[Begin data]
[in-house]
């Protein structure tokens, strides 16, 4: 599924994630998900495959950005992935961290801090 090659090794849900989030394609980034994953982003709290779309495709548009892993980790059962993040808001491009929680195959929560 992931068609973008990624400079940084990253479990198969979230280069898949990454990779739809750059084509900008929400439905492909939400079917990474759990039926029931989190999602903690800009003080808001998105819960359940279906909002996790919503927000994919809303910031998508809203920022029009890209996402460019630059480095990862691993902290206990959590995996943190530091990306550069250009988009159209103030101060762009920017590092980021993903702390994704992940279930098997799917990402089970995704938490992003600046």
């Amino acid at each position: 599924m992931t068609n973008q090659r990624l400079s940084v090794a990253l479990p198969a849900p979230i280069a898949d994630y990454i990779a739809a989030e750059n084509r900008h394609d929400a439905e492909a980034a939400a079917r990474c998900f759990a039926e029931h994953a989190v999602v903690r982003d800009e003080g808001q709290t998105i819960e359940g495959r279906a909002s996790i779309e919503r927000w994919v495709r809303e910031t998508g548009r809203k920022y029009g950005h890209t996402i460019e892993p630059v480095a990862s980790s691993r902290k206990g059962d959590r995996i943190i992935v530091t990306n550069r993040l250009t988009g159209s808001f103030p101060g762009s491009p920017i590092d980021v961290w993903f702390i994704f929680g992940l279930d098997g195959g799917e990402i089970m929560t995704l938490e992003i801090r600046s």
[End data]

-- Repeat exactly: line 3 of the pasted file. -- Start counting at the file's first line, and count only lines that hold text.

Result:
């Amino acid at each position: 599924m992931t068609n973008q090659r990624l400079s940084v090794a990253l479990p198969a849900p979230i280069a898949d994630y990454i990779a739809a989030e750059n084509r900008h394609d929400a439905e492909a980034a939400a079917r990474c998900f759990a039926e029931h994953a989190v999602v903690r982003d800009e003080g808001q709290t998105i819960e359940g495959r279906a909002s996790i779309e919503r927000w994919v495709r809303e910031t998508g548009r809203k920022y029009g950005h890209t996402i460019e892993p630059v480095a990862s980790s691993r902290k206990g059962d959590r995996i943190i992935v530091t990306n550069r993040l250009t988009g159209s808001f103030p101060g762009s491009p920017i590092d980021v961290w993903f702390i994704f929680g992940l279930d098997g195959g799917e990402i089970m929560t995704l938490e992003i801090r600046s």